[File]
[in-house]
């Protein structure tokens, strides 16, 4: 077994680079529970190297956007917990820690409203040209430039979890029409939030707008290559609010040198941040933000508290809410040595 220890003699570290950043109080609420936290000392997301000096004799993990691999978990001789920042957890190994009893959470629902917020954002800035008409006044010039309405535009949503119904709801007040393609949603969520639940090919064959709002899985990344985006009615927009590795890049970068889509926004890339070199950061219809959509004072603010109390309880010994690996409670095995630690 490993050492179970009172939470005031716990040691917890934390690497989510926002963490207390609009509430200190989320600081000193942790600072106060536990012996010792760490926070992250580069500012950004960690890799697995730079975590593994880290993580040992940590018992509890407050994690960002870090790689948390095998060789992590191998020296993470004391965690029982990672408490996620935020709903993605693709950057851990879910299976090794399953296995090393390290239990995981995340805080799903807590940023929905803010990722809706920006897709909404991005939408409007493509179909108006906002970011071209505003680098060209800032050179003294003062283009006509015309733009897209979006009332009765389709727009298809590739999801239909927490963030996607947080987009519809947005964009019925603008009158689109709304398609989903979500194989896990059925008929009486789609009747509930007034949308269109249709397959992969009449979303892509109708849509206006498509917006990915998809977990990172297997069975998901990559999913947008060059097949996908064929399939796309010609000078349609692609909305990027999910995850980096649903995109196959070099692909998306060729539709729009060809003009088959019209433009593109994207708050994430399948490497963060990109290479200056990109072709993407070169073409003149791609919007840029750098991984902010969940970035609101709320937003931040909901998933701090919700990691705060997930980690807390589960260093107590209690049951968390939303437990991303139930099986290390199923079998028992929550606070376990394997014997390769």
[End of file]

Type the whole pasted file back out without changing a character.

[in-house]
């Protein structure tokens, strides 16, 4: 077994680079529970190297956007917990820690409203040209430039979890029409939030707008290559609010040198941040933000508290809410040595 220890003699570290950043109080609420936290000392997301000096004799993990691999978990001789920042957890190994009893959470629902917020954002800035008409006044010039309405535009949503119904709801007040393609949603969520639940090919064959709002899985990344985006009615927009590795890049970068889509926004890339070199950061219809959509004072603010109390309880010994690996409670095995630690 490993050492179970009172939470005031716990040691917890934390690497989510926002963490207390609009509430200190989320600081000193942790600072106060536990012996010792760490926070992250580069500012950004960690890799697995730079975590593994880290993580040992940590018992509890407050994690960002870090790689948390095998060789992590191998020296993470004391965690029982990672408490996620935020709903993605693709950057851990879910299976090794399953296995090393390290239990995981995340805080799903807590940023929905803010990722809706920006897709909404991005939408409007493509179909108006906002970011071209505003680098060209800032050179003294003062283009006509015309733009897209979006009332009765389709727009298809590739999801239909927490963030996607947080987009519809947005964009019925603008009158689109709304398609989903979500194989896990059925008929009486789609009747509930007034949308269109249709397959992969009449979303892509109708849509206006498509917006990915998809977990990172297997069975998901990559999913947008060059097949996908064929399939796309010609000078349609692609909305990027999910995850980096649903995109196959070099692909998306060729539709729009060809003009088959019209433009593109994207708050994430399948490497963060990109290479200056990109072709993407070169073409003149791609919007840029750098991984902010969940970035609101709320937003931040909901998933701090919700990691705060997930980690807390589960260093107590209690049951968390939303437990991303139930099986290390199923079998028992929550606070376990394997014997390769």